More information

A Slow-sTart Exponential and Linear Algorithm for Energy Saving in Wireless Networks

A Slow-sTart Exponential and Linear Algorithm for Energy Saving in Wireless Networks 1 A Slow-sTart Exponential and Linear Algorithm for Energy Saving in Wireless Networks Yang Song, Bogdan Ciubotaru, Member, IEEE, and Gabriel-Miro Muntean, Member, IEEE Abstract Limited battery capacity

More information

Dynamic Congestion-Based Load Balanced Routing in Optical Burst-Switched Networks

Dynamic Congestion-Based Load Balanced Routing in Optical Burst-Switched Networks Dynamic Congestion-Based Load Balanced Routing in Optical Burst-Switched Networks Guru P.V. Thodime, Vinod M. Vokkarane, and Jason P. Jue The University of Texas at Dallas, Richardson, TX 75083-0688 vgt015000,

More information

Chapter 1. Introduction

Chapter 1. Introduction Chapter 1 Introduction 1.1. Motivation Network performance analysis, and the underlying queueing theory, was born at the beginning of the 20th Century when two Scandinavian engineers, Erlang 1 and Engset

More information

Internet Quality of Service

Internet Quality of Service Internet Quality of Service Weibin Zhao zwb@cs.columbia.edu 1 Outline 1. Background 2. Basic concepts 3. Supporting mechanisms 4. Frameworks 5. Policy & resource management 6. Conclusion 2 Background:

More information

http://www.jstor.org This content downloaded on Tue, 19 Feb 2013 17:28:43 PM All use subject to JSTOR Terms and Conditions

http://www.jstor.org This content downloaded on Tue, 19 Feb 2013 17:28:43 PM All use subject to JSTOR Terms and Conditions A Significance Test for Time Series Analysis Author(s): W. Allen Wallis and Geoffrey H. Moore Reviewed work(s): Source: Journal of the American Statistical Association, Vol. 36, No. 215 (Sep., 1941), pp.

More information

EXPERIMENTAL STUDY FOR QUALITY OF SERVICE IN VOICE OVER IP

EXPERIMENTAL STUDY FOR QUALITY OF SERVICE IN VOICE OVER IP Scientific Bulletin of the Electrical Engineering Faculty Year 11 No. 2 (16) ISSN 1843-6188 EXPERIMENTAL STUDY FOR QUALITY OF SERVICE IN VOICE OVER IP Emil DIACONU 1, Gabriel PREDUŞCĂ 2, Denisa CÎRCIUMĂRESCU

More information

VOIP TRAFFIC SHAPING ANALYSES IN METROPOLITAN AREA NETWORKS. Rossitza Goleva, Mariya Goleva, Dimitar Atamian, Tashko Nikolov, Kostadin Golev

VOIP TRAFFIC SHAPING ANALYSES IN METROPOLITAN AREA NETWORKS. Rossitza Goleva, Mariya Goleva, Dimitar Atamian, Tashko Nikolov, Kostadin Golev International Journal "Information Technologies and Knowledge" Vol.2 / 28 181 VOIP TRAFFIC SHAPING ANALYSES IN METROPOLITAN AREA NETWORKS Rossitza Goleva, Mariya Goleva, Dimitar Atamian, Tashko Nikolov,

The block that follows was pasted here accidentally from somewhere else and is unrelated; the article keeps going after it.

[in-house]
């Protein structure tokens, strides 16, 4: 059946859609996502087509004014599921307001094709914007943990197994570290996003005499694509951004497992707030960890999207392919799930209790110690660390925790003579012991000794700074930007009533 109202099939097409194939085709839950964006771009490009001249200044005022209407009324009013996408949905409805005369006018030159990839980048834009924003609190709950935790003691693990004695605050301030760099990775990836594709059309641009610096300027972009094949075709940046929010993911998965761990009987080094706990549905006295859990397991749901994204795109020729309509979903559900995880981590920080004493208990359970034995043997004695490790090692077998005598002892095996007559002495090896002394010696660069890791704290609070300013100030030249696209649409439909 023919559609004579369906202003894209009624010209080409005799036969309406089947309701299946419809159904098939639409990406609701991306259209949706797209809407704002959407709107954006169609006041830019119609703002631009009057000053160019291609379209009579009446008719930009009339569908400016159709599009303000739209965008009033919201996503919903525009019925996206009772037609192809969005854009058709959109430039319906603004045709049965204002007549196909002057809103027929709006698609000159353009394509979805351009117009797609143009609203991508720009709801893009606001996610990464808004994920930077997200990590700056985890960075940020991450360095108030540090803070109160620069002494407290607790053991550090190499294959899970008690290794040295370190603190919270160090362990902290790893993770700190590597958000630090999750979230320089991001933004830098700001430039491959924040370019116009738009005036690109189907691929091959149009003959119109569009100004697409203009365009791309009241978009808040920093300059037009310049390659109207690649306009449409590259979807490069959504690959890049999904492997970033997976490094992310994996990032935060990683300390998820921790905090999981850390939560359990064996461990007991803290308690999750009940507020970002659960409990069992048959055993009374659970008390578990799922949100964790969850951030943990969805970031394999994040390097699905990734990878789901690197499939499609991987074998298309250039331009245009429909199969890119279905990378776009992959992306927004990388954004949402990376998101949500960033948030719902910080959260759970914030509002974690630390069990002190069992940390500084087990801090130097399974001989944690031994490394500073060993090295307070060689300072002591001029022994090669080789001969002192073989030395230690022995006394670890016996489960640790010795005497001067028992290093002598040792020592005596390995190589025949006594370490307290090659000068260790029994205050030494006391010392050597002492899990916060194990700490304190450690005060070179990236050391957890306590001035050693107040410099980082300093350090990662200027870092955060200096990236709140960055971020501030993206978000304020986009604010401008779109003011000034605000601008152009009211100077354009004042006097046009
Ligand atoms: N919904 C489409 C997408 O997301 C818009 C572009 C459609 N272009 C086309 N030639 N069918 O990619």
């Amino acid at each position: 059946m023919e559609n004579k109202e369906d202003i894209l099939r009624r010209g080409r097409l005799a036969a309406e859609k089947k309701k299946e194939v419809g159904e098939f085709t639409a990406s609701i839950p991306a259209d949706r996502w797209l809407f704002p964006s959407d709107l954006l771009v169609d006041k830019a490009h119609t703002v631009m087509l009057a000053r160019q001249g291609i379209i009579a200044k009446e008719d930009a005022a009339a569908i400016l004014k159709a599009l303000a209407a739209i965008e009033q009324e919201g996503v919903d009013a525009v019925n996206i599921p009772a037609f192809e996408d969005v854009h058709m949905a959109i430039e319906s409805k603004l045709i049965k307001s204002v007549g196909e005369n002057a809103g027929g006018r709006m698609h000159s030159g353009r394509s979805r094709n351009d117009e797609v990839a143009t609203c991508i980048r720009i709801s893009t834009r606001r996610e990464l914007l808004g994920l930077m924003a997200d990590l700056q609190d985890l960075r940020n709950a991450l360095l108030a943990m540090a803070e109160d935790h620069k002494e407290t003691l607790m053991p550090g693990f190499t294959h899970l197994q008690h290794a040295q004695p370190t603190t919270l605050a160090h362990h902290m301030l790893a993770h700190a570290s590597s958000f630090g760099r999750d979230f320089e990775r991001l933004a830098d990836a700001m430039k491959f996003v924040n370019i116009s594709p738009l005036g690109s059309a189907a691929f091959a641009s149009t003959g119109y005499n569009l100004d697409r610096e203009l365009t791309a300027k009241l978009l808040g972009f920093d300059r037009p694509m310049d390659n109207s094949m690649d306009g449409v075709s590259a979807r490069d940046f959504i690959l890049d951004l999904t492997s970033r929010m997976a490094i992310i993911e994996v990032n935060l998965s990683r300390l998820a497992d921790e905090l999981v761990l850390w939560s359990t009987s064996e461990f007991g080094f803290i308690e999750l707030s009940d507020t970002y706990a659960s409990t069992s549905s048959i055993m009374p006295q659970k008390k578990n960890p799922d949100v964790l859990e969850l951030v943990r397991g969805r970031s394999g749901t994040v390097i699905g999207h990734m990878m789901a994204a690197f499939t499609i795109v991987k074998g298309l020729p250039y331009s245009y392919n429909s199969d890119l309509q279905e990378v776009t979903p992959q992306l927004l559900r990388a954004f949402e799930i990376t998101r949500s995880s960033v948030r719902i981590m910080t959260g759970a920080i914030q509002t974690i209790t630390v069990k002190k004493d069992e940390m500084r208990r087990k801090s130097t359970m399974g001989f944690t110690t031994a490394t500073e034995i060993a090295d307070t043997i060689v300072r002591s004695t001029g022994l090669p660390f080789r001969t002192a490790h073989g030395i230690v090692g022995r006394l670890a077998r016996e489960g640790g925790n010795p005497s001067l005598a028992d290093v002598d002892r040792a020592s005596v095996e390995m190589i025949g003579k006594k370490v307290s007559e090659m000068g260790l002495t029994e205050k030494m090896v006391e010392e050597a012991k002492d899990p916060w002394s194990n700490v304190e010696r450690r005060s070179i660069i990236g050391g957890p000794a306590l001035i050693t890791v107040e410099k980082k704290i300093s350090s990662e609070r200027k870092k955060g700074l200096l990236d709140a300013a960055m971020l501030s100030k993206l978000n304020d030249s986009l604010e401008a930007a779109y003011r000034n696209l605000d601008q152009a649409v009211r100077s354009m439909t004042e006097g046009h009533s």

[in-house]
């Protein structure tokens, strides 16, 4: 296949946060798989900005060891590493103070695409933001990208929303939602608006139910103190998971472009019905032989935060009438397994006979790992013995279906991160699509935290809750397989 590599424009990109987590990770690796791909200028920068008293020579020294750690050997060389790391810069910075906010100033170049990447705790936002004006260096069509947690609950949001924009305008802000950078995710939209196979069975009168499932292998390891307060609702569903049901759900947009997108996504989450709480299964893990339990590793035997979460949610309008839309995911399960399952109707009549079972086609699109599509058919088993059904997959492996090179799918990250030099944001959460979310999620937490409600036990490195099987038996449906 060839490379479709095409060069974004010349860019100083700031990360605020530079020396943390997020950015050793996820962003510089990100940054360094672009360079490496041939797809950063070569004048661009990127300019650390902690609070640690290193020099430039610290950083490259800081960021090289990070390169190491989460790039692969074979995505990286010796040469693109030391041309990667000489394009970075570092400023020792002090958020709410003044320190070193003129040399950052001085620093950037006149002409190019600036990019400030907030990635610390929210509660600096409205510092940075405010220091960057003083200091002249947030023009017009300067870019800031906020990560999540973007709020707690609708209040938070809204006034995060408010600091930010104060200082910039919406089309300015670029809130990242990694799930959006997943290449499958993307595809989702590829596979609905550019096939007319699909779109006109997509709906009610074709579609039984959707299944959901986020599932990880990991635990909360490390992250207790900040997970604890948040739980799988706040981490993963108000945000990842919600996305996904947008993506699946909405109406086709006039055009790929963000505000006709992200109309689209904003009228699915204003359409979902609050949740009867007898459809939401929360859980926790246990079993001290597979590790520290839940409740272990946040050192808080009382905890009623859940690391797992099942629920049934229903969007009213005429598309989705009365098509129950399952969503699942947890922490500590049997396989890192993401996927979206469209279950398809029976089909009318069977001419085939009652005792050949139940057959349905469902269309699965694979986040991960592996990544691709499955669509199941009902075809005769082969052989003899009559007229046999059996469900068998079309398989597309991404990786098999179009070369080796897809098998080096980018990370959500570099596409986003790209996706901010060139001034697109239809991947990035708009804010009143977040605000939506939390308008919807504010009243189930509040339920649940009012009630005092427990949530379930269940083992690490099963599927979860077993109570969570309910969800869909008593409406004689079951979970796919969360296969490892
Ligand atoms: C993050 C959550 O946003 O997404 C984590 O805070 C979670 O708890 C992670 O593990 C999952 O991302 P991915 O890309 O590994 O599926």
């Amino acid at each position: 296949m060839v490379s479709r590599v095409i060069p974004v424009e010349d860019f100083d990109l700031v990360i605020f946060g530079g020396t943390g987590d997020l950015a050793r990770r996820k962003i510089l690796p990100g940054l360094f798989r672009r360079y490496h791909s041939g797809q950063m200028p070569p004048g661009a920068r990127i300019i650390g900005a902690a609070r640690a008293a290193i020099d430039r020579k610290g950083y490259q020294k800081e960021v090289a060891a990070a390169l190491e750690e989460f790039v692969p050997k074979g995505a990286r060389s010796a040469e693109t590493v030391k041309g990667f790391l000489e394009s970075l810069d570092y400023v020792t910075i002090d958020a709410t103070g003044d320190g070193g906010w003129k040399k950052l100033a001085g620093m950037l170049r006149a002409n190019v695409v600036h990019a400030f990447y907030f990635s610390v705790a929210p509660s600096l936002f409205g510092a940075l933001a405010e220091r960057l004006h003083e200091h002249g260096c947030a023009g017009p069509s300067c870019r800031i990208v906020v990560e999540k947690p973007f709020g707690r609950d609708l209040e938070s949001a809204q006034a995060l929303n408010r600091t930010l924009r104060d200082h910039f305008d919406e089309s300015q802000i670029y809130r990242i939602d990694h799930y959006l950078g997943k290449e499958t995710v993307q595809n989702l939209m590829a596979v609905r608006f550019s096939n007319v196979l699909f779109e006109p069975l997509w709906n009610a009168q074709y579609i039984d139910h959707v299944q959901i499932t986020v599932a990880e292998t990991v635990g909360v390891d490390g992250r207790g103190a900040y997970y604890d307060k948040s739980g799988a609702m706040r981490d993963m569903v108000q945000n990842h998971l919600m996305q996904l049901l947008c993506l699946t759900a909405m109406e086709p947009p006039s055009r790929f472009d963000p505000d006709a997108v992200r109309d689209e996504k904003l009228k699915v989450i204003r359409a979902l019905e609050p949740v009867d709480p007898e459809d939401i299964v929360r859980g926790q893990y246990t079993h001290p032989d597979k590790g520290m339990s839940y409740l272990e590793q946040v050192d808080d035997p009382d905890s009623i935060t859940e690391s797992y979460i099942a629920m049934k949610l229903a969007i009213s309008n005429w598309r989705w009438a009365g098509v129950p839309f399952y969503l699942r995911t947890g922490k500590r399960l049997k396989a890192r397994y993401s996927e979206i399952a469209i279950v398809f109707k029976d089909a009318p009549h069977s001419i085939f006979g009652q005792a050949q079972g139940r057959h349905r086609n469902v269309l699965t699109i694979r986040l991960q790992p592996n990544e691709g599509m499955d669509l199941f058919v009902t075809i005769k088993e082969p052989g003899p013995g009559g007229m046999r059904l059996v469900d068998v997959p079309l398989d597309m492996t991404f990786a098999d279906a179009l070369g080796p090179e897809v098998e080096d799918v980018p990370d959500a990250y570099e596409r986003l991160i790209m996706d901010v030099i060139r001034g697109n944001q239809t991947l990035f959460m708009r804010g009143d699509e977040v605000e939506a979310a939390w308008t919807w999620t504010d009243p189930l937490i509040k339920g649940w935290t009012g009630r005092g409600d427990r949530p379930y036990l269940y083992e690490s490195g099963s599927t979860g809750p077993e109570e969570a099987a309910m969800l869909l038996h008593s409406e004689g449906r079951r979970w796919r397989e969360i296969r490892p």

More information

A Spectral Clustering Approach to Validating Sensors via Their Peers in Distributed Sensor Networks

A Spectral Clustering Approach to Validating Sensors via Their Peers in Distributed Sensor Networks A Spectral Clustering Approach to Validating Sensors via Their Peers in Distributed Sensor Networks H. T. Kung Dario Vlah {htk, dario}@eecs.harvard.edu Harvard School of Engineering and Applied Sciences

More information

Load Balancing Mechanisms in Data Center Networks

Load Balancing Mechanisms in Data Center Networks Load Balancing Mechanisms in Data Center Networks Santosh Mahapatra Xin Yuan Department of Computer Science, Florida State University, Tallahassee, FL 33 {mahapatr,xyuan}@cs.fsu.edu Abstract We consider

More information

Sources: Chapter 6 from. Computer Networking: A Top-Down Approach Featuring the Internet, by Kurose and Ross

Sources: Chapter 6 from. Computer Networking: A Top-Down Approach Featuring the Internet, by Kurose and Ross M ultimedia Communication Multimedia Systems(Module 5 Lesson 3) Summary: Beyond Best-Effort Motivating QoS Q uality of Service (QoS) Scheduling and Policing Sources: Chapter 6 from Computer Networking:

More information

Performance Evaluation of AODV, OLSR Routing Protocol in VOIP Over Ad Hoc

Performance Evaluation of AODV, OLSR Routing Protocol in VOIP Over Ad Hoc (International Journal of Computer Science & Management Studies) Vol. 17, Issue 01 Performance Evaluation of AODV, OLSR Routing Protocol in VOIP Over Ad Hoc Dr. Khalid Hamid Bilal Khartoum, Sudan dr.khalidbilal@hotmail.com